Alcohol is a state subject, with every state having its own duties and taxes on wine. There are several licenses for wine import, transport and warehousing. With all the duties, taxes and VAT, wines typically cost four to six times more than the actual value of the product. Most small producers from Maharashtra, a wine-producing state with the most liberal liquor policies, do not easily make it to premium wine markets in other states. It is not hard to figure out why Mumbai’s drinking and dining scene is five years ahead of Delhi’s or Bengaluru’s. Kailash Gurnani from York Winery often struggles to explain excise policies to wine buyers. While the flagship wines from York are available in Mumbai and Delhi, people from other metros often ask him to “home deliver” bottles; he politely refuses as it is bootlegging.
Gurnani, who studied oenology (winemaking) at the University of Adelaide Wine School in Australia, knows his philosophy and style of winemaking can never be replicated. “My ideas, palate, intuition, mind-frame, knowledge and experience are all transferred into a York bottle,” he says. “Tomorrow, another person can use the same ingredients and the same yeast, and they can work on the same vineyard, too, but it will still not be the same thing.”
Gagan Sharma, sommelier and curator of Indulge India, which conducts wine trails in Nashik, also agrees that smaller wineries are gradually coming into their own. As for them reaching more consumers, he says Delhi’s opaque liquor policies are about to change. “The new corporation system will definitely be a course-correction for Delhi,” he says. “Especially for cash-strapped small to mid-sized producers and suppliers. Payment cycles will be reduced, which will ensure lesser bad debts, and the stakeholders will be able to focus more on brand-building and strengthening their ground.”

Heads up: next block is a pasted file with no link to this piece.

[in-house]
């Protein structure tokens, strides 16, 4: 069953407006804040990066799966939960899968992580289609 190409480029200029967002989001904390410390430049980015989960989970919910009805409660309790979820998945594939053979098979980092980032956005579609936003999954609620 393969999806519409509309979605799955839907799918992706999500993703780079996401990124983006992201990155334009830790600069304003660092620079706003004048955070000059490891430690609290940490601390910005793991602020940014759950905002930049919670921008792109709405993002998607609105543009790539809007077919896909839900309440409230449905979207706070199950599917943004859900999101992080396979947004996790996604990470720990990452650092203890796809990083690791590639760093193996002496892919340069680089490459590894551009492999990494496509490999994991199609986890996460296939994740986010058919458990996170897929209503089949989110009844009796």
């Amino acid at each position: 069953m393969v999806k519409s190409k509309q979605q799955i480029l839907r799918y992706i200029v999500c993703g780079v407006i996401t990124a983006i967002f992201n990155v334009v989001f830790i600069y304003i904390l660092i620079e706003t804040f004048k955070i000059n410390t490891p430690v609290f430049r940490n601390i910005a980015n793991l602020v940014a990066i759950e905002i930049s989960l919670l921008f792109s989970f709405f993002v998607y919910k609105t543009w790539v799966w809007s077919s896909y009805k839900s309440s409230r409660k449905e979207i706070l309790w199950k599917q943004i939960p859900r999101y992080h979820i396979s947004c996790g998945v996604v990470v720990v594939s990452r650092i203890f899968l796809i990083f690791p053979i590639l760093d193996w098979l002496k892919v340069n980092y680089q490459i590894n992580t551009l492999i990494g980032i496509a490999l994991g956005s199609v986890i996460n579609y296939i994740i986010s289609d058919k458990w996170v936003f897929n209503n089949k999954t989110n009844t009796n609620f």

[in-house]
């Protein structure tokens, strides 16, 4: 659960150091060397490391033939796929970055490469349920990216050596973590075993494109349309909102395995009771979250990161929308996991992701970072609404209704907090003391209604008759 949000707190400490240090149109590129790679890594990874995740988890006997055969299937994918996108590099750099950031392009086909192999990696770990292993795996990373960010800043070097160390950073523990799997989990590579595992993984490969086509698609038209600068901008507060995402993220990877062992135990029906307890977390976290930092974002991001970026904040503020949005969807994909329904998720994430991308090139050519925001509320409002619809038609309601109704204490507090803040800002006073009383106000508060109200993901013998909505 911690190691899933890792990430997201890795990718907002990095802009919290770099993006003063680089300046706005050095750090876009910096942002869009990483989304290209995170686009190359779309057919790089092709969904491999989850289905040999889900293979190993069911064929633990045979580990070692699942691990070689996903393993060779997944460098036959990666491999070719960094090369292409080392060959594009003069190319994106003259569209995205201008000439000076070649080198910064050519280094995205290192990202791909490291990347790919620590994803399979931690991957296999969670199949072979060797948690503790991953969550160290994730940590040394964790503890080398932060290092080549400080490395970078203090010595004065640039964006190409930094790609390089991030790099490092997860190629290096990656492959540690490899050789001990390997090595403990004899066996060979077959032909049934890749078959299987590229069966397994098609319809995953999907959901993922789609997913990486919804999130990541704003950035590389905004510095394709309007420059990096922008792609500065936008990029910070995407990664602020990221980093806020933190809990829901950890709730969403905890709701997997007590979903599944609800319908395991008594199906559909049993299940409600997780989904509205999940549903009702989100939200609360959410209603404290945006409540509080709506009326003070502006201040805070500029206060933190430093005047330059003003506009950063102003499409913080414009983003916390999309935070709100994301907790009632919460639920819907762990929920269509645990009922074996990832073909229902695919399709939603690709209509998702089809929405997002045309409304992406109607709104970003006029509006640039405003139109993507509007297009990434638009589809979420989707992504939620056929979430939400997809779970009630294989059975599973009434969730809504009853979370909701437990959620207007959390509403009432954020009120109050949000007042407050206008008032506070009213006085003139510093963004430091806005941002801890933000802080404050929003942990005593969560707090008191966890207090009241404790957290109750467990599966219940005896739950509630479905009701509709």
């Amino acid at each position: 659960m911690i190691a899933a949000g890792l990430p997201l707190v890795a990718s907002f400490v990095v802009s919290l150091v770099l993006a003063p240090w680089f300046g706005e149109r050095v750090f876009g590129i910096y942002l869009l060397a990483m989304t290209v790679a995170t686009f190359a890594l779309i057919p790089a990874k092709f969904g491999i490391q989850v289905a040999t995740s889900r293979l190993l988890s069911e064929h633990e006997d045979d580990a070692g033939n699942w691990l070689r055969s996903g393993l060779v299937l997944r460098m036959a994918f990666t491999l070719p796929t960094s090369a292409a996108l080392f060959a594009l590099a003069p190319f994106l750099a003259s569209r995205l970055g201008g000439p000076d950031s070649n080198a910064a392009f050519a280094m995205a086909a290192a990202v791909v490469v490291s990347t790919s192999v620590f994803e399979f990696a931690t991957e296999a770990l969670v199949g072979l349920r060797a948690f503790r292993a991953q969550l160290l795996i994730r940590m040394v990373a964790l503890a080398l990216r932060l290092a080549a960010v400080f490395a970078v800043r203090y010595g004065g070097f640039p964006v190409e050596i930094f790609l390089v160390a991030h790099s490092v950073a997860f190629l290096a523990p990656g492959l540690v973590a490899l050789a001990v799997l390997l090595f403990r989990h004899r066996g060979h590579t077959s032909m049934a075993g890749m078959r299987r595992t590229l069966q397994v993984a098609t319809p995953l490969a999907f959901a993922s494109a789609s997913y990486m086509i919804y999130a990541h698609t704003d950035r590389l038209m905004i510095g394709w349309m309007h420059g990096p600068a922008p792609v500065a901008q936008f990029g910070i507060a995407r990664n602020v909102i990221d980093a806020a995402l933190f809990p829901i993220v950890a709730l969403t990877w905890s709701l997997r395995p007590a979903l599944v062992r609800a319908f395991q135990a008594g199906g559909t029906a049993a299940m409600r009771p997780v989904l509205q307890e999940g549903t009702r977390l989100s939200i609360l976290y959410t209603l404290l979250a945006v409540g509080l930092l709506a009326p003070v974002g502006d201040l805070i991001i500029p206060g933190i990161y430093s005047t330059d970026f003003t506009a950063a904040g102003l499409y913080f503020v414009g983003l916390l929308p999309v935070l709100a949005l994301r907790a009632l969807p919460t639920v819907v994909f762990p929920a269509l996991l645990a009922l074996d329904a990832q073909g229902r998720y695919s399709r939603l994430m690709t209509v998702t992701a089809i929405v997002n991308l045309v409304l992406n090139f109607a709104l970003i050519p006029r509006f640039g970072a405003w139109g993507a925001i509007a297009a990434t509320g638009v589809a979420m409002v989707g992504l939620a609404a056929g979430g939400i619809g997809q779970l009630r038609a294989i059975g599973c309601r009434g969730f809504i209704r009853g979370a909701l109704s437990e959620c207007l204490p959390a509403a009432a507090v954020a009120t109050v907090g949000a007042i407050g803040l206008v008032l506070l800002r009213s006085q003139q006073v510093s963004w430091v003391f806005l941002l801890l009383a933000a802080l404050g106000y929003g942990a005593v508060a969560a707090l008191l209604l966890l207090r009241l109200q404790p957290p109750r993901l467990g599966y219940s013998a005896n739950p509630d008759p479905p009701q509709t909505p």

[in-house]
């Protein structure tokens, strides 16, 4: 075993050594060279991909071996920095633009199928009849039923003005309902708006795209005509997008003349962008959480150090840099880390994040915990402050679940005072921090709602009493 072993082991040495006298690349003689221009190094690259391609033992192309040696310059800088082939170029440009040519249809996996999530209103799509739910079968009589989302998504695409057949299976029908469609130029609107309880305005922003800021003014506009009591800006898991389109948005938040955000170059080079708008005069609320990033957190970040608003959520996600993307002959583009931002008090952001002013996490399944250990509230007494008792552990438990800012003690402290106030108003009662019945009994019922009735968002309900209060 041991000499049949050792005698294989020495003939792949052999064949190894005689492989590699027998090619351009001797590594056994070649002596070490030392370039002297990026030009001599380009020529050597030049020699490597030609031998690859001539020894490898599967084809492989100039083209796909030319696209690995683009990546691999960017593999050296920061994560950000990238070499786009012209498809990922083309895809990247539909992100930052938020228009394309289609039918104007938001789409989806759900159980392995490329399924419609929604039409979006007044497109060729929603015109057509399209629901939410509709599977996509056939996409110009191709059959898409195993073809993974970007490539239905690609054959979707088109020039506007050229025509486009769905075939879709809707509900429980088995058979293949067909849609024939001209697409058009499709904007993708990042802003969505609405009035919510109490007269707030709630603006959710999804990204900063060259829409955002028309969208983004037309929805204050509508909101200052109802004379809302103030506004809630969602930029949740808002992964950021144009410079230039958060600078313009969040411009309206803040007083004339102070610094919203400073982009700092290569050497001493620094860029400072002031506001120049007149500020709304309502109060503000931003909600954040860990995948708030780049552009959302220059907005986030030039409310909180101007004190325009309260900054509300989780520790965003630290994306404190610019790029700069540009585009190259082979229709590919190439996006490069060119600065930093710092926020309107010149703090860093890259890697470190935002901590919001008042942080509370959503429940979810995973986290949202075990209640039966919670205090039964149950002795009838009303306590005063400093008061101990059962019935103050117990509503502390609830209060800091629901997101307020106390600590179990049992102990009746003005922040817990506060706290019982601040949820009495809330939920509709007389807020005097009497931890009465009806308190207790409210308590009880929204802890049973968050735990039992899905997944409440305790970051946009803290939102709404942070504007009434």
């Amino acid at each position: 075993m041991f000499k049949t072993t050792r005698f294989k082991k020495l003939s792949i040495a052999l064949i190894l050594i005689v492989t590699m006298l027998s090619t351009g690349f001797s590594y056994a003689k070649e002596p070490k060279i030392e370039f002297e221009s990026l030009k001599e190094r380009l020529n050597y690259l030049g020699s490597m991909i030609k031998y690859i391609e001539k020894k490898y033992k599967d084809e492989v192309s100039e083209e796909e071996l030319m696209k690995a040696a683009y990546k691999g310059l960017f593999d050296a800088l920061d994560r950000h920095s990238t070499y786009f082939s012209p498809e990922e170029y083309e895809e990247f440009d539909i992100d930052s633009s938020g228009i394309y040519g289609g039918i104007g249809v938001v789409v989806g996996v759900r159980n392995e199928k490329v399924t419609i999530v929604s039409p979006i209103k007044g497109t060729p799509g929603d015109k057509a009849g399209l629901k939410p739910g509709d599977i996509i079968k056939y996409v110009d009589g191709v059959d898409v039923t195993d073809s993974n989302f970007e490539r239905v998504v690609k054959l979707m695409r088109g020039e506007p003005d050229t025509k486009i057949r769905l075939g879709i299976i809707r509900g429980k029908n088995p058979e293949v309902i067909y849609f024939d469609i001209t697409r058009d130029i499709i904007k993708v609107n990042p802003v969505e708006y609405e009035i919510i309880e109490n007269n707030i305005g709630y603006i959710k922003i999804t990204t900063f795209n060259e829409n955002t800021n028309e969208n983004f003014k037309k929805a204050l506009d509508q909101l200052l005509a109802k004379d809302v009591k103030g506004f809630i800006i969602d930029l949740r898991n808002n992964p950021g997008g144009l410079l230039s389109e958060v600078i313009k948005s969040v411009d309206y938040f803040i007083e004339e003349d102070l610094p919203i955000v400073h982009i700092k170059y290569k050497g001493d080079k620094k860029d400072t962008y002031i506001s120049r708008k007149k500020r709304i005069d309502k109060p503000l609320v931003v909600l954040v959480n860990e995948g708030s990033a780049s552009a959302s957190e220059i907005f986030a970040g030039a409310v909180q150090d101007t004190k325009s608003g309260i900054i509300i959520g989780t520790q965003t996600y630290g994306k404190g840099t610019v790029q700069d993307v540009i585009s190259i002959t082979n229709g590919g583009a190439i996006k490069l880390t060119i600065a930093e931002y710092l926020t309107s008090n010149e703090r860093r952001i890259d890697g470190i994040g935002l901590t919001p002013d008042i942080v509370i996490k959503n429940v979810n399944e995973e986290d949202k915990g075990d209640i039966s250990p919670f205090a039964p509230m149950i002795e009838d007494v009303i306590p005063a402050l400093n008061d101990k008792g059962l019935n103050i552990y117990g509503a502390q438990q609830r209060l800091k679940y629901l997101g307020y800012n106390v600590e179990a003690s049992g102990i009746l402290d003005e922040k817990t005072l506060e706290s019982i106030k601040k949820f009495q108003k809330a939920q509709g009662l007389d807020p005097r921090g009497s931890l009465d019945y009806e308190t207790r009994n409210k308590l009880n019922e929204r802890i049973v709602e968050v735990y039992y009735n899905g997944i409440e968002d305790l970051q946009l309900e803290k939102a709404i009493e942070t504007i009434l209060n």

Kiran Patil of Reveilo is one of the rare female winemakers in the country. She knows her company cannot stay restricted to Maharashtra anymore. Founded by her husband Yatin and his father, Reveilo’s 100-acre vineyard might be producing what many say is the best possible wine in India. They have a number of firsts under their belt. Founded as a boutique winery in 2004, they were the first in India to forge a collaboration with Italy for technology and equipment; the first to introduce Italian varietals like Grillo and Nero d’Avola to India; and the first and only winery to invest in 100 per cent single varietals as all their wines are one straight expression without confusing notes. Kiran first met Yatin in college and dated him for six years before getting married. They are now business partners at Reveilo, with Kiran handling marketing and sales. “We synergise beautifully. I look at the relationship building part of winemaking, with all the tastings, training and sampling, while Yatin is more into production, backend and viticulture,” says Kiran. She has big plans for Reveilo, which produces close to 1.5 lakh litres of wine every year. “I don’t think wine tourism can offset distribution,” she says. “We have to spread out. We have to become a national brand.”